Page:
Sussex County earns top bond ratings
GEORGETOWN — Sussex County received the highest bond ratings possible from both Standard and Poor’s (S&P) Global and Moody Investor Service for its $94.1 million general obligation bonds last week.
S&P upgraded Sussex County from its AA+ rating, citing the county’s “diversifying and growing economy and its strong financial management practices that … have led to very strong budgetary performance over several years, including the current and past recessions.”
The news was heralded by Sussex County Finance Director Gina Jennings in a Sept. 11 press release, calling such a feat “unheard of” during unprecedented economic times.
“I’m proud that the county has earned the confidence of both credit rating agencies, and even more proud of the fact that our sound and prudent financial management continues to benefit the citizens we serve,” Jennings said in a statement.
Bond ratings carry heavy weight because higher grades translate into lower interest costs in repayment of the bonds. Rating agencies look at a variety of criteria, including a state’s economy, government’s financial performance and management, debt load, long-term costs, and political structure.
Municipalities and states which analysts believe could withstand recessions or economic downturns are awarded higher ratings and seen as safer risks.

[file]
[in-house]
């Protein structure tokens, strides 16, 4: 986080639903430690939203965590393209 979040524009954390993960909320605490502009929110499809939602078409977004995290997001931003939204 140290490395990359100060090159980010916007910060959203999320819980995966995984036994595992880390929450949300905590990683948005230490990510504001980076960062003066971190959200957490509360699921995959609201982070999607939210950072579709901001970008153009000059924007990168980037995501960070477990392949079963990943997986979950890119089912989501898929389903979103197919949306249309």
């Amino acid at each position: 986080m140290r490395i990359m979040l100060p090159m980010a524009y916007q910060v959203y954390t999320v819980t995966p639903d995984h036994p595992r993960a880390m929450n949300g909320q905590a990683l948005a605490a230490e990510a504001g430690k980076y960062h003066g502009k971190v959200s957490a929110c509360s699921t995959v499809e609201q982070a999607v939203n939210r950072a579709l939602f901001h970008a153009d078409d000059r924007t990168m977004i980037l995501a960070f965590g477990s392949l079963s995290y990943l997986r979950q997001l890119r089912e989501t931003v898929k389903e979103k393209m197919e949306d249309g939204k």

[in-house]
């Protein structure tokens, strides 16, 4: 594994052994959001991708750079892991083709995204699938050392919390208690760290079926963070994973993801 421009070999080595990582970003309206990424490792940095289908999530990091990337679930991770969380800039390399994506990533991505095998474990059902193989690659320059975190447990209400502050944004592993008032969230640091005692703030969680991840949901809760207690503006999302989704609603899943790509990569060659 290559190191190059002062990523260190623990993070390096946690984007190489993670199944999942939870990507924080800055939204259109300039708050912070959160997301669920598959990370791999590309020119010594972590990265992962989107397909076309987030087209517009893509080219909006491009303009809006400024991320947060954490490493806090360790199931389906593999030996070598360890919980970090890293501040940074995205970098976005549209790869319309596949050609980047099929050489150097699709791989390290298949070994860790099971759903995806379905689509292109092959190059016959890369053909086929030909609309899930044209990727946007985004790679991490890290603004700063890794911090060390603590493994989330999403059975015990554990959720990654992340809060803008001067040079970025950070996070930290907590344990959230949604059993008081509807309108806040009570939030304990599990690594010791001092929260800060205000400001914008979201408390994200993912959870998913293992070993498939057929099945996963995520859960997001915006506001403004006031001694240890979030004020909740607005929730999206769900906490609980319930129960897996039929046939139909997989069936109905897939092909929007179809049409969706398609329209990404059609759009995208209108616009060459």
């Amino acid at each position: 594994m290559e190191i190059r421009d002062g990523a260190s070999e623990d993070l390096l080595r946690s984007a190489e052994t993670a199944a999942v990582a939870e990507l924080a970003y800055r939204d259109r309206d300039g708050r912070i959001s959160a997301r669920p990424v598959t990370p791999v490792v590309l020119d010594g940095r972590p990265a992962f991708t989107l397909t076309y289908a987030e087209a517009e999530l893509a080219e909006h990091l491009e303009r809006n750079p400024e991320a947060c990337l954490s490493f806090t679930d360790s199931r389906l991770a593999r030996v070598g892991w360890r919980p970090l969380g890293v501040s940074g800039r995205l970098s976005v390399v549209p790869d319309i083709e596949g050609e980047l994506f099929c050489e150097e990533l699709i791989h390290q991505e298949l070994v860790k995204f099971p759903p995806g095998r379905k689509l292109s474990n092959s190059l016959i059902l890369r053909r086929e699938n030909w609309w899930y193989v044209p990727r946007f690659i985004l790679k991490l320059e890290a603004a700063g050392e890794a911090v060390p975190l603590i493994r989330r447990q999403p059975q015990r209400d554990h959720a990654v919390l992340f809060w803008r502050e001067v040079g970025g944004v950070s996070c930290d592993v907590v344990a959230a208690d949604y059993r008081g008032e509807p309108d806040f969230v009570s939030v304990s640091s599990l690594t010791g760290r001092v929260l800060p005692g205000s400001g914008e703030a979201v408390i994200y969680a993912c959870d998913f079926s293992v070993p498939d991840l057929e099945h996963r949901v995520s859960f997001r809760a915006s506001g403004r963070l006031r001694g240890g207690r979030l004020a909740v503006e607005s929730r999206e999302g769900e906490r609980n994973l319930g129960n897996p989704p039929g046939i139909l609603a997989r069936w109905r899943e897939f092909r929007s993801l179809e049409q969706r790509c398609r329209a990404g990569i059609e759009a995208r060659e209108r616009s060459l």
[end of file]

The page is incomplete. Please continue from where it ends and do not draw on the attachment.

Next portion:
This marks the second upgrade in 14 months, as Moody Investor Services raised the county to Aaa in July 2019. Moody also retained the high credit rating of its review last week.
“[The rating] reflects the county’s substantial tax base that has been on a strong growth pattern, very strong finances despite having economically sensitive revenues, and low long-term liabilities,” Moody analysts wrote in a report issued Sept. 10.
Both agencies assessed Sussex County for being well-positioned for the economic pressures from the COVID-19 pandemic. S&P praised the county for its “conservative and prudent budgeting practices,” while Moody saw no immediate risks given its “strong financial position and solid tax base.”
By Katie Tabeling